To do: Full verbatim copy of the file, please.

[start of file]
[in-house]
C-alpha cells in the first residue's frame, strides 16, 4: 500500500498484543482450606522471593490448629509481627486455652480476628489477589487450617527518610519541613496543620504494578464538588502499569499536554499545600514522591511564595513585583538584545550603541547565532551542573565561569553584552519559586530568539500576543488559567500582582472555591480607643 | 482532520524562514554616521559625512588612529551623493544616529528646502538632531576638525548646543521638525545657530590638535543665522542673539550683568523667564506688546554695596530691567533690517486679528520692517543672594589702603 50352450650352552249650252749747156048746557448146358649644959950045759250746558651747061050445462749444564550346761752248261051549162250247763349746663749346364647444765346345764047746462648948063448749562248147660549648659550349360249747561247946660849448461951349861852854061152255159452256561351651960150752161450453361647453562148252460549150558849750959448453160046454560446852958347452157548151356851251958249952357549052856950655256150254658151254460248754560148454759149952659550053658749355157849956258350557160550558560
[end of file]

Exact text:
[in-house]
C-alpha cells in the first residue's frame, strides 16, 4: 500500500498484543482450606522471593490448629509481627486455652480476628489477589487450617527518610519541613496543620504494578464538588502499569499536554499545600514522591511564595513585583538584545550603541547565532551542573565561569553584552519559586530568539500576543488559567500582582472555591480607643 | 482532520524562514554616521559625512588612529551623493544616529528646502538632531576638525548646543521638525545657530590638535543665522542673539550683568523667564506688546554695596530691567533690517486679528520692517543672594589702603 50352450650352552249650252749747156048746557448146358649644959950045759250746558651747061050445462749444564550346761752248261051549162250247763349746663749346364647444765346345764047746462648948063448749562248147660549648659550349360249747561247946660849448461951349861852854061152255159452256561351651960150752161450453361647453562148252460549150558849750959448453160046454560446852958347452157548151356851251958249952357549052856950655256150254658151254460248754560148454759149952659550053658749355157849956258350557160550558560